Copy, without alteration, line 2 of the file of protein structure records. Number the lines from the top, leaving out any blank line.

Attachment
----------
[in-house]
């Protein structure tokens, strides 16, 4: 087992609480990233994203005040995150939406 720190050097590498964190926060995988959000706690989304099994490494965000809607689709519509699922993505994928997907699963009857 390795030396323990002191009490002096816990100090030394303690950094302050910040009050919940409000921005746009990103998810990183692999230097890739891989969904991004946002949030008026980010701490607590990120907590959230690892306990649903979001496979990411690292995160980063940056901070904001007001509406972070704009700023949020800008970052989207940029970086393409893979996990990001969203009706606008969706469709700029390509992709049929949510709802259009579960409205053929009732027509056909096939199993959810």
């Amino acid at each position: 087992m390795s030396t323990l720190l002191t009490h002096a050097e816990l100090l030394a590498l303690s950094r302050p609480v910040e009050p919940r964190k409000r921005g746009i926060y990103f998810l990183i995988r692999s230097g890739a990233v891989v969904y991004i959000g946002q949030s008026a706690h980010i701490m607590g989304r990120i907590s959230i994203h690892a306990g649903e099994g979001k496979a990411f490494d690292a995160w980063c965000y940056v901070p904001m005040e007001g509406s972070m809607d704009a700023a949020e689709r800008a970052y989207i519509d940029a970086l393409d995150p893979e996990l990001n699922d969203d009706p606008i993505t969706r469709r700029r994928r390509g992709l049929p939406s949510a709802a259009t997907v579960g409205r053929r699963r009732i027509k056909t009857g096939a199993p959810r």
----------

């Protein structure tokens, strides 16, 4: 087992609480990233994203005040995150939406 720190050097590498964190926060995988959000706690989304099994490494965000809607689709519509699922993505994928997907699963009857 390795030396323990002191009490002096816990100090030394303690950094302050910040009050919940409000921005746009990103998810990183692999230097890739891989969904991004946002949030008026980010701490607590990120907590959230690892306990649903979001496979990411690292995160980063940056901070904001007001509406972070704009700023949020800008970052989207940029970086393409893979996990990001969203009706606008969706469709700029390509992709049929949510709802259009579960409205053929009732027509056909096939199993959810």